Sergey Paltsev
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Balancing economic and environmental risk

Corporations also consult with the Joint Program to understand how they can decarbonize while staying competitive. “After all, we are trying to create a pathway which is going to increase the welfare of nations and of citizens.” An economically disastrous policy can end up doing more harm. This means identifying tradeoffs and managing risks, the greatest of which is uncertainty. Some policies designed to cut emissions will take a generation to yield significant results, while in the US, the national political agenda can shift every four years.

It’s not only a matter of being aligned with governmental policy. The financial and investment community increasingly demands that companies show how exposed they will be if the rate of decarbonization finally starts dramatically improving globally. “They are saying, ‘Show us that you have a plan B, that you are not going to be crashed in the low-carbon economy.’”

Companies themselves understand that they need to minimize the risk to shareholders. They also want to protect their infrastructure and physical assets from things like extreme temperatures or increasing wind speeds. And engineers are increasingly designing for zero carbon as a way to future proof their work. For Paltsev, these trends are positive signs that progress will happen with or without accelerated actions from policy makers.

“I want to resolve this problem as quickly as possible, but I also want to make sure that I have realistic projections and a realistic story to tell, not some rosy picture that we are going to decarbonize in five years.”

Critics often suggest that MIT should refuse to work with companies who are heavily invested in fossil fuels. Paltsev disagrees. If fossil fuel companies don’t also invest in decarbonization, he says, “it will be a more difficult path and a more expensive path, probably a not-so-pleasant path to the future.” One major traditional energy company is working with the Joint Program to analyze plans to become carbon neutral within 50 years. “That is already a huge change in attitude,” he says. “Even those companies who were slow at the beginning, they now realize they cannot do business as usual anymore.”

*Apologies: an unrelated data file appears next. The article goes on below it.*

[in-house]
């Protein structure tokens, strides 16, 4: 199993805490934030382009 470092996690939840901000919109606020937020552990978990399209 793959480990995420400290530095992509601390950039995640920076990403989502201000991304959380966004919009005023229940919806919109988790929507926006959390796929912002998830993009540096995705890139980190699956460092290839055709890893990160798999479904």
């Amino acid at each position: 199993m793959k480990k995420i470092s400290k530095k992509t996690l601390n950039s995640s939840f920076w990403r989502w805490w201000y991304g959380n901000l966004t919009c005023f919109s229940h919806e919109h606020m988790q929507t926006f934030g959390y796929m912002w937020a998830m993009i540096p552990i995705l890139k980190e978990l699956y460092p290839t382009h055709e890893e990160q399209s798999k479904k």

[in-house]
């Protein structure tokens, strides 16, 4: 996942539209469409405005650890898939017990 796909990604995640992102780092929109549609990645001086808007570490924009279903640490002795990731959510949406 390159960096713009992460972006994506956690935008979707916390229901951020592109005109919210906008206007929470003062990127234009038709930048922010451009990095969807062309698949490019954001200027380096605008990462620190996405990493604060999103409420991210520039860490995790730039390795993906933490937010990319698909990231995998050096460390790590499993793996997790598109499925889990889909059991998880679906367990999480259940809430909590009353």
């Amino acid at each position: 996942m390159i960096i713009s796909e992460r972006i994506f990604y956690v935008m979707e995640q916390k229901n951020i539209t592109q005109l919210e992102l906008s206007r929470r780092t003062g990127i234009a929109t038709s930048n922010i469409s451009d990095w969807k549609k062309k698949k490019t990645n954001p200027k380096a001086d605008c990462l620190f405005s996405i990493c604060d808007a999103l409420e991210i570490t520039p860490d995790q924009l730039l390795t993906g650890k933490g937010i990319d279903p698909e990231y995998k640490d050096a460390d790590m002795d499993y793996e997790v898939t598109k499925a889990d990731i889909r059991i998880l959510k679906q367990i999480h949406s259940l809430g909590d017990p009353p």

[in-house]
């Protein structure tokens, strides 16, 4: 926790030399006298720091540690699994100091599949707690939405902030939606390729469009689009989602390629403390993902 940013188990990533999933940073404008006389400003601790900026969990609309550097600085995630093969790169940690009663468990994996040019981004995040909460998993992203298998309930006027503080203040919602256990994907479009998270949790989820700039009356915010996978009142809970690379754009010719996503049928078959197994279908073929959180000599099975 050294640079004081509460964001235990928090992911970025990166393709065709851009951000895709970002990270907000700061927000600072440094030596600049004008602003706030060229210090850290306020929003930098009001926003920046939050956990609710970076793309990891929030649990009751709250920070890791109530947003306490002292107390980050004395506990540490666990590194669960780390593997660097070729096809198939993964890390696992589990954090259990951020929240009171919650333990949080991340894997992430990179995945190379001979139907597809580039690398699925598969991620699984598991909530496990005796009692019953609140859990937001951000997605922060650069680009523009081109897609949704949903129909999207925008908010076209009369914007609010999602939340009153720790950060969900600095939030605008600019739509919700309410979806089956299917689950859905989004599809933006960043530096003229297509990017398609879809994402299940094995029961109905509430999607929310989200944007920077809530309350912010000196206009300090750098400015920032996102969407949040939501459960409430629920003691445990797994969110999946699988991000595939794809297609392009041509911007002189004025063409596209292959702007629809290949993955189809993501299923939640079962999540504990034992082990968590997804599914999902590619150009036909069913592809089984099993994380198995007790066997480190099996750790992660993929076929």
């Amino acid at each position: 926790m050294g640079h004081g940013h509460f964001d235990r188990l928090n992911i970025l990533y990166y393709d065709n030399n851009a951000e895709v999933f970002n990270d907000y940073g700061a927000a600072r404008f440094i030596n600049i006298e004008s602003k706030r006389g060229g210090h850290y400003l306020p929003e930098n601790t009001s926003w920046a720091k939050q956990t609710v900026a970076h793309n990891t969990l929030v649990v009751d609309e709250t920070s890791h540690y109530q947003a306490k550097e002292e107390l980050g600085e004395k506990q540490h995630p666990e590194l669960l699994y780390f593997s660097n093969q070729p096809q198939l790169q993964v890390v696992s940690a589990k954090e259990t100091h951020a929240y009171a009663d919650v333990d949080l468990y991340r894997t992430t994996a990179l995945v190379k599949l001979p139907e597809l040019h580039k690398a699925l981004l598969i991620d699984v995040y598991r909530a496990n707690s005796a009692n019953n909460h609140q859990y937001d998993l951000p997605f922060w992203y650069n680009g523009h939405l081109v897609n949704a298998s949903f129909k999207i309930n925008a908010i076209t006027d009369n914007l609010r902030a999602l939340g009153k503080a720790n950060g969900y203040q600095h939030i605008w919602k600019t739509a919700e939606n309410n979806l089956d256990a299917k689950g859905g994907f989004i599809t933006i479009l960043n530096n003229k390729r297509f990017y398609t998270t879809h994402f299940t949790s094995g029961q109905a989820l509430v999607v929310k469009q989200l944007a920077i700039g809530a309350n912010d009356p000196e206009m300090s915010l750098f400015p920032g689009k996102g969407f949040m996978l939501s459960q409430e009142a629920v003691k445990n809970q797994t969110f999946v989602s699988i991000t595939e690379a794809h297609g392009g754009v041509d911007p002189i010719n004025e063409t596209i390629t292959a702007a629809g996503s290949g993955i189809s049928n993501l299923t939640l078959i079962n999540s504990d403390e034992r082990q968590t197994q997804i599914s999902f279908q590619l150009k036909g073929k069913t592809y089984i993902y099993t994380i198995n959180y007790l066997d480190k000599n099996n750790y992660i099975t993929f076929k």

Delivering a tricky message

Mitigating the climate crisis—especially at the aggressive pace that’s needed to preserve the Earth—will not be easy, nor will it be inexpensive. For consumers, there will be lifestyle costs. For elected officials, there may be political costs. For all of us, there will be economic costs.

Paltsev emphasizes the importance of delivering an objective message. There is little value in modeling scenarios where the world has miraculously switched to 100 percent renewable energy in the next decade, for example. It’s dangerously optimistic thinking, he says, because it suggests that the problem will eventually take care of itself as the costs of wind and solar power come down. “At some point we will realize, no, we need to do much more.”

At the same time, a scenario that is too pessimistic can deter a policymaker from taking dramatic action. He imagines a politician weighing their options: “Oh, the cost of that is very high and I’m in office only for four years, so I don’t want to impose that cost because I don’t want to be blamed for it.”

Corporations and government stakeholders trust the objectivity that Paltsev and his colleagues in the Joint Program bring to the conversation. “I want to resolve this problem as quickly as possible,” he says, “but I also want to make sure that I have realistic projections and a realistic story to tell the company, not some rosy picture that we are going to decarbonize in five years, because that’s not going to happen.”

Though the pace of positive change is often agonizingly slow, Paltsev is encouraged to see that more and more industry leaders are taking climate mitigation concerns seriously. “It’s no longer cheap talk, it’s really action,” he says. “We are trying to help them make decisions in the best way to speed up that action and preserve our Earth.”

Sergey Paltsev
Sergey Paltsev, Deputy Director, MIT Joint Program on the Science and Policy of Global Change